Clean air is a primary metabolic need for humans, yet Indoor Air Quality (IAQ) is an overlooked part of our indoor built environment. A recent study performed at the Harvard T.H. Chan School of Public Health sheds light on the enormous affect IAQ has on our health and productivity. Given that 90% of our time is spent indoors, it is time to prioritize IAQ in your home and commercial property.
The Harvard T.H Chan COGfx Study demonstrated that improved Indoor Air Quality doubled the cognitive functioning of building occupants. The performance of study participants averaged 101 percent higher in buildings with enhanced ventilation compared to those in conventional buildings. Crisis response, information usage and strategy were the categories with the largest improvements in cognitive function. In dollars and cents, the team demonstrated that on a commercial property this works out to an investment of between $1 to $40 per person per year yielding $6,500 in improved productivity per person per year.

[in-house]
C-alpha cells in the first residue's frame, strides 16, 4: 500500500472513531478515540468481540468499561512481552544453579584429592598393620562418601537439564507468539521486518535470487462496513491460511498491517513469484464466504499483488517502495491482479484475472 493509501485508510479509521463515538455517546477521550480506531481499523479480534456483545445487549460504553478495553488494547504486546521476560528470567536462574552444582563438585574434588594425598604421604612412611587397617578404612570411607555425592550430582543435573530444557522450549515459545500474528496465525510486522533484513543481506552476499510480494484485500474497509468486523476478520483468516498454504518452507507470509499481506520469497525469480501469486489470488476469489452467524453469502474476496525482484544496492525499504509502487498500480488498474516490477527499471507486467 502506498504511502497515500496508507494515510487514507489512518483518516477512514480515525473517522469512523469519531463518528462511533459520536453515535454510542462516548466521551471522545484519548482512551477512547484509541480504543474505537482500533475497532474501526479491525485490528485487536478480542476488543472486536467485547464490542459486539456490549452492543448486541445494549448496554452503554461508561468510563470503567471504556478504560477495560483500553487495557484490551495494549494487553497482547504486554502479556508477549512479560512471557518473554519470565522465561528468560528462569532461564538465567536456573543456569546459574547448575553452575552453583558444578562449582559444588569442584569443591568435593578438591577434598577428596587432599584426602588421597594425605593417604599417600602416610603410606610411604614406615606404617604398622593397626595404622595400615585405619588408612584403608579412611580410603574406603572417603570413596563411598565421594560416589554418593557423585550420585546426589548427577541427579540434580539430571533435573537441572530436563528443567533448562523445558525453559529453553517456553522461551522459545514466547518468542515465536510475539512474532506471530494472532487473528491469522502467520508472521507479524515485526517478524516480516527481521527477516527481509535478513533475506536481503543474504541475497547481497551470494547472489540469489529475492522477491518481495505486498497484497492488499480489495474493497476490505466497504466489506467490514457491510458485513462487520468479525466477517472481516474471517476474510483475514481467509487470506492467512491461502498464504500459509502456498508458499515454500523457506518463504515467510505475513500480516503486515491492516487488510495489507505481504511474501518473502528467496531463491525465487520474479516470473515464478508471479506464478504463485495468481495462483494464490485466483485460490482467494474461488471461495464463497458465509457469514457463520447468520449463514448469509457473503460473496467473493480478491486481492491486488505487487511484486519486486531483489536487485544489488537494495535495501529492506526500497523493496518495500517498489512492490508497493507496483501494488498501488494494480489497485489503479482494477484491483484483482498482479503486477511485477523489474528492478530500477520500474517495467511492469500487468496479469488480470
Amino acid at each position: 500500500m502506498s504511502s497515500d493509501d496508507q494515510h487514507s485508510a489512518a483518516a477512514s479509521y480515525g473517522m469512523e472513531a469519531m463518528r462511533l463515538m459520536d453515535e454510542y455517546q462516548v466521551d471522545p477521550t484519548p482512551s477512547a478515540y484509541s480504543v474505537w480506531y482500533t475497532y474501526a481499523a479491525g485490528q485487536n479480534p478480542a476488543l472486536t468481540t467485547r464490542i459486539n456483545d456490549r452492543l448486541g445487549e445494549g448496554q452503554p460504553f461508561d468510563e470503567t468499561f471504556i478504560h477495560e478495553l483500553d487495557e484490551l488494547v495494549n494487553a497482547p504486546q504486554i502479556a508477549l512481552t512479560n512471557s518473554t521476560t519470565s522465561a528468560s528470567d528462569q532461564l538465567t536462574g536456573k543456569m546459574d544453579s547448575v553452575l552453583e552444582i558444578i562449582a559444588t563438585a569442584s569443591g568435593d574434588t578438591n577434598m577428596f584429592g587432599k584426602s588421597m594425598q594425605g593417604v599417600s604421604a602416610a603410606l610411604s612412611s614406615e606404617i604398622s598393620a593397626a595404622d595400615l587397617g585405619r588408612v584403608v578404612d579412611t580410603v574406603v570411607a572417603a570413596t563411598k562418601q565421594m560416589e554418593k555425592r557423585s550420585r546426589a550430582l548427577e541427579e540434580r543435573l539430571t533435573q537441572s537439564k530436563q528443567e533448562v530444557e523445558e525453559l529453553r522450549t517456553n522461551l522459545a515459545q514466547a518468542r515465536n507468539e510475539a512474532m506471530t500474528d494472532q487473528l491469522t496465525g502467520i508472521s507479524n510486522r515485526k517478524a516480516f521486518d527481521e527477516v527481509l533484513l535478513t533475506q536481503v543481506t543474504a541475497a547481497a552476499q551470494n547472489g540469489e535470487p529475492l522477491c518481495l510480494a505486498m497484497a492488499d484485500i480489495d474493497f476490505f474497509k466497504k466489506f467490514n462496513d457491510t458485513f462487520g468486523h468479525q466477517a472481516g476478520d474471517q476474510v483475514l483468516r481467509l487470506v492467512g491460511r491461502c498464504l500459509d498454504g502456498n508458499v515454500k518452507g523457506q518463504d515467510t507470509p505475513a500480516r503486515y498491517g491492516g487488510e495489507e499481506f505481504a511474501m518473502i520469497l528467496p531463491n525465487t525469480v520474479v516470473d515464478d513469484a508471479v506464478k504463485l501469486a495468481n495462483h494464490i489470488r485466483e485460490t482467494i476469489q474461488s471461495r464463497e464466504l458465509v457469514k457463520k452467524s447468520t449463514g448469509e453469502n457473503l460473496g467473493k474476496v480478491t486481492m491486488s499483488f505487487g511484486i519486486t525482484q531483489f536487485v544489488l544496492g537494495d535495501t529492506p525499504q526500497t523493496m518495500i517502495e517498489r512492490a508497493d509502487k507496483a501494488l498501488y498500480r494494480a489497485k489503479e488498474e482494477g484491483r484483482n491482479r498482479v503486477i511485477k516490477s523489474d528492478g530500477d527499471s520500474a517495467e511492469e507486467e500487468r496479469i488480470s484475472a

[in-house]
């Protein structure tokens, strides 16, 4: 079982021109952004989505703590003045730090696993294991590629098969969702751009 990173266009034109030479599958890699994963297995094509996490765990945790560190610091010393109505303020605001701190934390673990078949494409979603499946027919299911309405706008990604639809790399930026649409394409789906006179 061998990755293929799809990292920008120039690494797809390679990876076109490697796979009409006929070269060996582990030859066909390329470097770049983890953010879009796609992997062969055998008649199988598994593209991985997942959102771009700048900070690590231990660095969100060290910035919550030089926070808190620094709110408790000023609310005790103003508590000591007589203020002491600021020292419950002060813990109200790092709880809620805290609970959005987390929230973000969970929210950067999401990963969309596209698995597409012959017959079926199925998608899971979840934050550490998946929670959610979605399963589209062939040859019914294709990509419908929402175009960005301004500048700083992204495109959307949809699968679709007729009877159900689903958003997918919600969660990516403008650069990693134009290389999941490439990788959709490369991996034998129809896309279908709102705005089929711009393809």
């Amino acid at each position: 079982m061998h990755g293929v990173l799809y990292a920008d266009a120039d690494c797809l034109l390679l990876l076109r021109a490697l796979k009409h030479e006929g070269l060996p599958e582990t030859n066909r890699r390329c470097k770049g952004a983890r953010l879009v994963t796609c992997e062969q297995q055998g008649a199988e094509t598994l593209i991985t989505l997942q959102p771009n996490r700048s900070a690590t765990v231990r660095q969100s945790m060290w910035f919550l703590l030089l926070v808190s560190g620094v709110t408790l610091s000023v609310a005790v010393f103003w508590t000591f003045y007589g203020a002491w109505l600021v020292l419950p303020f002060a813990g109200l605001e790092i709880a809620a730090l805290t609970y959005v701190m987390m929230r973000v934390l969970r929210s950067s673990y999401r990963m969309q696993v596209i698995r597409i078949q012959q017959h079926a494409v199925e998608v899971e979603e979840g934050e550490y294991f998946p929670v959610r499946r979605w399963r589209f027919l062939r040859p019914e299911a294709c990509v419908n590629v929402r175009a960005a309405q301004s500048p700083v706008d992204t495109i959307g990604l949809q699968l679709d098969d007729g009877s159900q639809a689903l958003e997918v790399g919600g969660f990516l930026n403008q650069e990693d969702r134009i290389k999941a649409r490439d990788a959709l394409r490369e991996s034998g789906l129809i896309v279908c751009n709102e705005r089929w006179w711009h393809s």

Ask yourself: “Would I want my employees or my family to respond to crises in a more effective way?” According to the COGfx study, crisis response scores are 131 percent higher in buildings with high Indoor Air Quality.
Ask yourself: “Is utilizing information important to my workplace and family?” According to the COGfx study information usage scores are 299 percent higher than in buildings with high Indoor Air Quality.
And ask yourself: “Is it important to have my employees and family thinking strategically?” COGfx scores on simply strategy tests were 288 percent higher in buildings with high Indoor Air Quality.
Northwest Renewables offers two primary turnkey solutions, Energy Recovery Ventilators and ductless minisplits, for creating and maintaining optimal Indoor Air Quality in a new-construction or retrofit situation. Each system offers the occupant the ability to easily clean their ventilation system without the need for a service call, and more importantly each system minimizes or eliminates dust, allergen and VOC trapping duct-work.
In the end the COGfx study is yet another story of false dilemmas, whereby our society’s focus on project and operating cost leads to a code-defined “acceptable indoor air quality.” This acceptable level has in-fact been hamstringing our potential, and is far from desirable. Let’s begin designing for our potential. That potential requires Optimal Indoor Air Quality.